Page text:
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Mangrove Honeyeater

Gavicalis fasciogularis

The Mangrove Honeyeater, known scientifically as Gavicalis fasciogularis, is a small to medium-sized bird that belongs to the honeyeater family Meliphagidae. Exhibiting an olive-brown plumage on its upper parts, the bird transitions to a greyish-brown on the rump and uppertail-coverts, with fine dark streaking adorning the top of its head and hindneck. A distinctive broad black mask extends down the side of its neck, complemented by a narrow yellow moustachial stripe ending in a small white tuft. The tail and upperwing are similarly olive-brown, while the chin and throat display a finely barred dark grey-brown and dull yellow. The bird's legs are a dark grey or bluish-grey, and the irises are a dark blue-grey. The bill is slightly down-curved and dark-grey. Males typically weigh between 23.9g to 33.1g, and females range from 22g to 30g.

Identification Tips

When identifying the Mangrove Honeyeater, look for the broad black mask and the yellow moustachial stripe with a white tuft. The olive-brown upper parts and the finely barred underparts are also key characteristics. The bird's slightly down-curved dark-grey bill is another distinguishing feature.

Habitat

The Mangrove Honeyeater is predominantly found in mangrove forests and woodlands that fringe coasts, bays, estuaries, and islands. It is less commonly seen in coastal shrubland, woodland, or scrub near mangroves.

Distribution

Endemic to Australia, the Mangrove Honeyeater's range extends from Townsville in Queensland to northern New South Wales. The species has been expanding its range southward in recent years.

Behaviour

The Mangrove Honeyeater is generally locally common within its range but is rarer in the southern parts. It is a local resident of Moreton Bay in Southeast Queensland, with numbers fluctuating seasonally, possibly due to local environmental changes.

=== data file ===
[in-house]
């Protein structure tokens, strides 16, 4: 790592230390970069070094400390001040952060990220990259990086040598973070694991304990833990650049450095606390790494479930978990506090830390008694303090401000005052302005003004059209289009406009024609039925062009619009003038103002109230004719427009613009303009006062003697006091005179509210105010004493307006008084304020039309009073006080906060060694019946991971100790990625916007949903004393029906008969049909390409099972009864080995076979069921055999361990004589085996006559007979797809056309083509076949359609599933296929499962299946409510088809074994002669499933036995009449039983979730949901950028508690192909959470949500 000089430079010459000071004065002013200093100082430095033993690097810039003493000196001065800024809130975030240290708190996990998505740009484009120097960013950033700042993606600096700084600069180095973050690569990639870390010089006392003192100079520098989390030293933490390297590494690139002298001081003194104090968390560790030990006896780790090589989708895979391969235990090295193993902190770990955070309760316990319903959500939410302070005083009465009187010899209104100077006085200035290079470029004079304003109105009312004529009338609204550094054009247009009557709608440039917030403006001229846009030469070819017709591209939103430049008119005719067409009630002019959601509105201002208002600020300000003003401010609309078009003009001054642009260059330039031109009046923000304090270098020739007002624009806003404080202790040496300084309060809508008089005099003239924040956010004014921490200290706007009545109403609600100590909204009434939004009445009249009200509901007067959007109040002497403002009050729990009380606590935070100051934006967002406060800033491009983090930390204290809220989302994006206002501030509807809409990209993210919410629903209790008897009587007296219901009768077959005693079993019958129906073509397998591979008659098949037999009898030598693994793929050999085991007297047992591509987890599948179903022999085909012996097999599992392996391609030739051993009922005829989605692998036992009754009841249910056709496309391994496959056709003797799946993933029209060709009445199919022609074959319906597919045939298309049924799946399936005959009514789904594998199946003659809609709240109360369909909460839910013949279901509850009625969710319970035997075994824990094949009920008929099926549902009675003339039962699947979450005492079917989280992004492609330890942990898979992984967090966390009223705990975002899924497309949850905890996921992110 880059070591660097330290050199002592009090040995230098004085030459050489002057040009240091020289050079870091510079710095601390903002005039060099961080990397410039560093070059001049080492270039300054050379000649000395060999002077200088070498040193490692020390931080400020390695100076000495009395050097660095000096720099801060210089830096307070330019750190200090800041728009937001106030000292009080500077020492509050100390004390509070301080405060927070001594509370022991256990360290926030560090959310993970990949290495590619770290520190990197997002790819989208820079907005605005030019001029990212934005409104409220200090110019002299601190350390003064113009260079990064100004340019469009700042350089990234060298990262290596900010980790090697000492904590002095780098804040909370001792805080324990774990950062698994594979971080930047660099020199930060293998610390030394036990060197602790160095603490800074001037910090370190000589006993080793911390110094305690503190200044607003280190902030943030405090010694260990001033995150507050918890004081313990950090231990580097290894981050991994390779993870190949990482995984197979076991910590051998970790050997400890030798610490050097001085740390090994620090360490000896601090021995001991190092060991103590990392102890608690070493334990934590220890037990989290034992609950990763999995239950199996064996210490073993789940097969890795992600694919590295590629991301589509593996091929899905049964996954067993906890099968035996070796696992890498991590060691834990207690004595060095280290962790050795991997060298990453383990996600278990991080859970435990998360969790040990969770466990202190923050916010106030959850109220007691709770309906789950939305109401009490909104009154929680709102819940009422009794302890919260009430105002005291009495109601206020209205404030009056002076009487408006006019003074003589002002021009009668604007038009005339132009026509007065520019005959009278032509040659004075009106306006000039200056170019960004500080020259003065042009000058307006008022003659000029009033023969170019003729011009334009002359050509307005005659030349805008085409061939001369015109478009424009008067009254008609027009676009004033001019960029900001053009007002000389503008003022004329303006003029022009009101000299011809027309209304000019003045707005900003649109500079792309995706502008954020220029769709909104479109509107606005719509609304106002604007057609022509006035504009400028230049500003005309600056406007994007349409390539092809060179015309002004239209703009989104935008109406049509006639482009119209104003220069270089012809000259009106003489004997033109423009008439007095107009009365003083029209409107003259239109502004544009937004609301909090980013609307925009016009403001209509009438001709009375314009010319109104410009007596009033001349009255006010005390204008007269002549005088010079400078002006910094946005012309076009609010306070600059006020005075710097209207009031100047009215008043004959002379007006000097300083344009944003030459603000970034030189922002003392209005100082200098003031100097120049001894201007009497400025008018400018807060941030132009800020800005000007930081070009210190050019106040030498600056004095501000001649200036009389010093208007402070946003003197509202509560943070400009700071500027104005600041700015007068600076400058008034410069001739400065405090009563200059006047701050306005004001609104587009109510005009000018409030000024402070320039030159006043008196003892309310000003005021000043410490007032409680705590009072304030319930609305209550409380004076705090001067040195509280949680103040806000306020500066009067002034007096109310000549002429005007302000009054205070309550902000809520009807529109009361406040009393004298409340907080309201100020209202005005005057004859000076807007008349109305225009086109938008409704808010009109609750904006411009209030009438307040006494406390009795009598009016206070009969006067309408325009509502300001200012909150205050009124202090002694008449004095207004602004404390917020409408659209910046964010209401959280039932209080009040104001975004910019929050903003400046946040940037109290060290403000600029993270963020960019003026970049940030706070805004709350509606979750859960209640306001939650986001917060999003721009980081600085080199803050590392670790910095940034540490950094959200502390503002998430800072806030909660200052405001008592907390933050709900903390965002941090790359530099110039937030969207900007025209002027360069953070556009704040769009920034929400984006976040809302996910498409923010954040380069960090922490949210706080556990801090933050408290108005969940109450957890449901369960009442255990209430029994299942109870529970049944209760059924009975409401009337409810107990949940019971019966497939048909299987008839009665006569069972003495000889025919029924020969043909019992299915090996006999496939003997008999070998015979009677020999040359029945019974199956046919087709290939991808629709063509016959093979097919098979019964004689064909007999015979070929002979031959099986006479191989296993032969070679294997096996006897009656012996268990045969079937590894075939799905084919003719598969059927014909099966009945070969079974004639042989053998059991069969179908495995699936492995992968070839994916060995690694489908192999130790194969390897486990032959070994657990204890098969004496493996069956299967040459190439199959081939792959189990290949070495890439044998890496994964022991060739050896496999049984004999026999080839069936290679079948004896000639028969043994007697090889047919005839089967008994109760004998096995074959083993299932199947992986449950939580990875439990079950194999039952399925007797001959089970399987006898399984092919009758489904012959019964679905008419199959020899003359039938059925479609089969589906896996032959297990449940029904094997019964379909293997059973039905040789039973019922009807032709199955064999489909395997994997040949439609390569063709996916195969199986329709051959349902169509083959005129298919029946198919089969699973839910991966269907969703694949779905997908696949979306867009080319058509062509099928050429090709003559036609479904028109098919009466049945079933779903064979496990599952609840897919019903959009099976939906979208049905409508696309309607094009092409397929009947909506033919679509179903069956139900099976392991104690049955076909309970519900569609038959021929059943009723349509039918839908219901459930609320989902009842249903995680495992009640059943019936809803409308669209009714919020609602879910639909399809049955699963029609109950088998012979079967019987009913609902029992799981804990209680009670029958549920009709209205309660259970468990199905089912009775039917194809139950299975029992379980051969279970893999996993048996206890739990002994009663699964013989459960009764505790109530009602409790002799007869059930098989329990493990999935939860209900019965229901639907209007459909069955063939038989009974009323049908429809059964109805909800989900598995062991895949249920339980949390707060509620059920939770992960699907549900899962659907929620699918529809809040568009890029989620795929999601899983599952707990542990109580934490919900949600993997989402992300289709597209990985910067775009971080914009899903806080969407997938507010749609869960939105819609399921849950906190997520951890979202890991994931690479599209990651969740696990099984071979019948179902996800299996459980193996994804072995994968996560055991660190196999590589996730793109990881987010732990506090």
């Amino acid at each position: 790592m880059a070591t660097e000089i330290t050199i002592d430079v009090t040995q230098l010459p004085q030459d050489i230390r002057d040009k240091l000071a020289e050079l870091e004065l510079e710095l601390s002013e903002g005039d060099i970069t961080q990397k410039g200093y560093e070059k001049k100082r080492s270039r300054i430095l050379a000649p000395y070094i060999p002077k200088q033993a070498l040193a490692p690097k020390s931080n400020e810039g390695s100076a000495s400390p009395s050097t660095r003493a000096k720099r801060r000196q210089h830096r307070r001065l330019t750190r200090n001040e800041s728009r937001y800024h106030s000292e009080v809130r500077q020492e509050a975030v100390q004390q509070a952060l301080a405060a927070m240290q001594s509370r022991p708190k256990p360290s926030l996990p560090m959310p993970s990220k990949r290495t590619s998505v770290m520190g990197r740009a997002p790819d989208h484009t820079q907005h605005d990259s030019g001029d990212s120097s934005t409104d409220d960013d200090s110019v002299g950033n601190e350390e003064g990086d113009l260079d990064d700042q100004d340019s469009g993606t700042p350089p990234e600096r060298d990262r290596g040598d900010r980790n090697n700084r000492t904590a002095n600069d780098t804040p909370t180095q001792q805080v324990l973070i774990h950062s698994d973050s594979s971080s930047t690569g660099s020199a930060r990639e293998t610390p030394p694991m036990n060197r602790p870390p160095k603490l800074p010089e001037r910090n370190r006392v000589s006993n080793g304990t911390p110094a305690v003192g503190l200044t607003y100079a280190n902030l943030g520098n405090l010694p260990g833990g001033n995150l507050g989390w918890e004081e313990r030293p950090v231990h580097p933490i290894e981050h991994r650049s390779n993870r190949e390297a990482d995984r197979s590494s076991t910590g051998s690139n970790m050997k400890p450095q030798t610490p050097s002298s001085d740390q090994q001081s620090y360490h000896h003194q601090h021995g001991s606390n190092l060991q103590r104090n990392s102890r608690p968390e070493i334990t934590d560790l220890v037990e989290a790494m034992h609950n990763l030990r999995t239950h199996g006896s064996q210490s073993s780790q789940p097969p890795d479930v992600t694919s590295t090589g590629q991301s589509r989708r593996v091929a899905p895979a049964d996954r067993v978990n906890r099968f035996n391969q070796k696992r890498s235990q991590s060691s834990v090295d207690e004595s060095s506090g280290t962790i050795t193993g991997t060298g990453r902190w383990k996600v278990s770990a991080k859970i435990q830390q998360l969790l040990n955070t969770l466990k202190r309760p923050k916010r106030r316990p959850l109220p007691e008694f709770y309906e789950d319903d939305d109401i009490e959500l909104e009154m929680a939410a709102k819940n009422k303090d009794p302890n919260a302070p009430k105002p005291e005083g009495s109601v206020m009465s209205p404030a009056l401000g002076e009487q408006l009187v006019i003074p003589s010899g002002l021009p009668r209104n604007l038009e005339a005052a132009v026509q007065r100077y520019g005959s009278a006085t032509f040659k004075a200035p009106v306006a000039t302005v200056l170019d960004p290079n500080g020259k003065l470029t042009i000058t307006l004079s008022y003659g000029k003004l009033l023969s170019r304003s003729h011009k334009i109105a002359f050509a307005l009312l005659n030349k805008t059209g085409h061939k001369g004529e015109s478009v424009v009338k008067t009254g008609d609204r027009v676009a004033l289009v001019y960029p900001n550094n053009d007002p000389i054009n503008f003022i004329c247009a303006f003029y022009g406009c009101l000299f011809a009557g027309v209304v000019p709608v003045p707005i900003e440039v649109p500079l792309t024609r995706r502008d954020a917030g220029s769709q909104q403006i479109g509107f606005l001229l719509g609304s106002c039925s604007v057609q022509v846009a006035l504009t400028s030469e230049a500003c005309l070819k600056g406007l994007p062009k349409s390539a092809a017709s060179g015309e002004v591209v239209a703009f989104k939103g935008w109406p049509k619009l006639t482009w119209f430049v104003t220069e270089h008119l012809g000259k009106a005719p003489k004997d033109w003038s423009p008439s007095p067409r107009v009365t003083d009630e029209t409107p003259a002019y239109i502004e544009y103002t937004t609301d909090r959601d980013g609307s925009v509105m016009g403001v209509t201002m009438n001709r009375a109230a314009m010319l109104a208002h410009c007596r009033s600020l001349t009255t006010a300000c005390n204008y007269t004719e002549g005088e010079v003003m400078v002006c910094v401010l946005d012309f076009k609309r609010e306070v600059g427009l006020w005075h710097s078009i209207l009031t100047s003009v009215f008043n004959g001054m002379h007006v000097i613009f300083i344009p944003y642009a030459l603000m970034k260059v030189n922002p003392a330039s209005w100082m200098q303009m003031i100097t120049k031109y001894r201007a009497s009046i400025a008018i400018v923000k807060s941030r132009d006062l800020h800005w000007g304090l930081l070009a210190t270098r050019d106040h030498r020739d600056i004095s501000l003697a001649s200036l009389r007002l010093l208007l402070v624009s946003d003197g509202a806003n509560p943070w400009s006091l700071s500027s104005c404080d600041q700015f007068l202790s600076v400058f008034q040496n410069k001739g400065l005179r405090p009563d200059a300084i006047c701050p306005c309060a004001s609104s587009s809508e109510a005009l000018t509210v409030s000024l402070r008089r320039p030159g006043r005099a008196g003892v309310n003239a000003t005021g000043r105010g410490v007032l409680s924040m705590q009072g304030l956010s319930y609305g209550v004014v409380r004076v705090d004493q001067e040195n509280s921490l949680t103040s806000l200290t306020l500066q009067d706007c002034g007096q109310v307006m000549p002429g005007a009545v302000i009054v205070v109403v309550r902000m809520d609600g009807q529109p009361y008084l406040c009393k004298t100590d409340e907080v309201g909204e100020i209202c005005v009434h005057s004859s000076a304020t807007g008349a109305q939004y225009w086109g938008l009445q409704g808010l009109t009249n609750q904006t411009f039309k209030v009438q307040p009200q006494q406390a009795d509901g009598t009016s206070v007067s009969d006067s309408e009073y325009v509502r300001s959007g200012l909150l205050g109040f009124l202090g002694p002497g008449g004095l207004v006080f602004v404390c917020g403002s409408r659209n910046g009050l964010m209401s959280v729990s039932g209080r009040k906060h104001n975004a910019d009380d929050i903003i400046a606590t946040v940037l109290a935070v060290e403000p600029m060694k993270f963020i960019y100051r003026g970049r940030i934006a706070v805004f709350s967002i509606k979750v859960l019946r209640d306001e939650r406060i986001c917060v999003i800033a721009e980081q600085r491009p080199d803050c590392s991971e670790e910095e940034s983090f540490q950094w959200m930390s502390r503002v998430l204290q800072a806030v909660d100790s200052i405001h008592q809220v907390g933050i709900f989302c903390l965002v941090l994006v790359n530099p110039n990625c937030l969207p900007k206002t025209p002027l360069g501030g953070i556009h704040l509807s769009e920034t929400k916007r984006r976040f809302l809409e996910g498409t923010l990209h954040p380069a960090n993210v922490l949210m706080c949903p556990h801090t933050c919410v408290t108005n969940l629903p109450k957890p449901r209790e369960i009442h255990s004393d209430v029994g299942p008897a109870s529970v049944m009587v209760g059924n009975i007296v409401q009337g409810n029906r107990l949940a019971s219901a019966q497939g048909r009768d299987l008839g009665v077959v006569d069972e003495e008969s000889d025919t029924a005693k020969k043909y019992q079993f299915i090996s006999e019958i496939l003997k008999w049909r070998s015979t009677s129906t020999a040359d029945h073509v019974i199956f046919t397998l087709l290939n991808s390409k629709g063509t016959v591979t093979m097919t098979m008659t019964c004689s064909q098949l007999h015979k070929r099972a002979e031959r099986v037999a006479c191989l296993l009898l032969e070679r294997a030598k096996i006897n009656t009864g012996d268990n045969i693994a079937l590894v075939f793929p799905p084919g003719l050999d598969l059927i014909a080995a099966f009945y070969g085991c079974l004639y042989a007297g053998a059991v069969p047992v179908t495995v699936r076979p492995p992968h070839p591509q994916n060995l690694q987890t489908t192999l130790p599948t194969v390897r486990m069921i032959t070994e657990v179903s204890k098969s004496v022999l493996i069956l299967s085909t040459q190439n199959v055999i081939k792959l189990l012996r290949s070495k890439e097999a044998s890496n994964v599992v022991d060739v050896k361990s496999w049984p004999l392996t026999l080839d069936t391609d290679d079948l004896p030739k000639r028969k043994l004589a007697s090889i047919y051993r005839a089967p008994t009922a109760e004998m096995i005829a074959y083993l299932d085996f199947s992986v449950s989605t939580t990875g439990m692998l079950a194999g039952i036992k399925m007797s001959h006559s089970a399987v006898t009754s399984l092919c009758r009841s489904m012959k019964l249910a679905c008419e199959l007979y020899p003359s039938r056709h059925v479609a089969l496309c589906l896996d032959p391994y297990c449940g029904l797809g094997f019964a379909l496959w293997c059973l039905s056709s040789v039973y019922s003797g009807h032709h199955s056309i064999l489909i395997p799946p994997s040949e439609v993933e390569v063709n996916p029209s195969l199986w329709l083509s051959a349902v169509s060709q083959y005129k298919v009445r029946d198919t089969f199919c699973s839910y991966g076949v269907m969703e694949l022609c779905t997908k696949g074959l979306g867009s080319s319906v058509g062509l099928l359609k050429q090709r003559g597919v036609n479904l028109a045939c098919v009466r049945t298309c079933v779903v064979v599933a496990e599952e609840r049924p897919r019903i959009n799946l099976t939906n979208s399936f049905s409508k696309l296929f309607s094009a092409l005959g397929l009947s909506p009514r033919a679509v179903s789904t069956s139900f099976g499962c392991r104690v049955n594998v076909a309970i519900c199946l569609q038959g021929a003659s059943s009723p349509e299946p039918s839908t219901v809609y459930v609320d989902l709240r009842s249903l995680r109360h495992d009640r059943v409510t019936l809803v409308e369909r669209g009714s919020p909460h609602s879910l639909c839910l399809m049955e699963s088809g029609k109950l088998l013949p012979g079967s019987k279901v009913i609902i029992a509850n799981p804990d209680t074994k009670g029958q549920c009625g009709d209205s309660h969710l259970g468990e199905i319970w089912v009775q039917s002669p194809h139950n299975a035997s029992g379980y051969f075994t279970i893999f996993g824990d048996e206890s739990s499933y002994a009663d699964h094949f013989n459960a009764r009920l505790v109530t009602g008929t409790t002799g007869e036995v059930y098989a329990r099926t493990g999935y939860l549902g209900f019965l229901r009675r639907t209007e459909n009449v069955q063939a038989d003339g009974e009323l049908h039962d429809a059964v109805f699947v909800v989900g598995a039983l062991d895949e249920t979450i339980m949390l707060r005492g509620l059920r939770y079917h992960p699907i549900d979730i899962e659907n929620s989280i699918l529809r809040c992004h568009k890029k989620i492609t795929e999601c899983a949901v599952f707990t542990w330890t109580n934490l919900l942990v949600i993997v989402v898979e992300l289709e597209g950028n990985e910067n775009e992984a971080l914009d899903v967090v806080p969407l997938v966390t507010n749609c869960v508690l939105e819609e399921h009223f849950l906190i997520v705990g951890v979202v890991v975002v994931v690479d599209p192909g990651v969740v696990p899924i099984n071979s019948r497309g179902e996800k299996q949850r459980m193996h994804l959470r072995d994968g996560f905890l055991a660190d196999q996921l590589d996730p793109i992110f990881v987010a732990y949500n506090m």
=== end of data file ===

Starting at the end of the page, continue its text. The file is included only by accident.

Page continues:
Song & Calls

The song of the Mangrove Honeyeater is a loud, melodious, and ringing "whit-u-we-u," varying in tone. The calls can be described as scolding chatter, with smaller honeyeaters often producing musical sounds and larger ones emitting raucous noises.

Breeding

Monogamous by nature, the Mangrove Honeyeater breeds between August and December, with a peak in September. In northern regions, breeding may occur from April to May. Their nests are cup-shaped, constructed from dried grasses and seagrass or plant fiber, and bound with spider web and matted egg sacs. Both parents feed the nestlings and fledglings.

Similar Species

The Mangrove Honeyeater was once considered conspecific with the Varied Honeyeater but is now recognized as a separate species. It forms a genus with the Singing Honeyeater.

Diet and Feeding

The diet of the Mangrove Honeyeater consists mainly of nectar and invertebrates, with occasional fruit. They forage in mangroves and consume insects, marine snails, and crabs. They also feed on honeydew, manna, and lerp.

Conservation Status

The Mangrove Honeyeater is classified as Least Concern by the IUCN. Its population size is not quantified, but the species is not considered vulnerable due to the size of its range, which has expanded over the last 50 years.

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Photos
Sightings

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A photo of a Spiny-cheeked Honeyeater (Acanthagenys rufogularis)

Spiny-cheeked Honeyeater

Acanthagenys rufogularis
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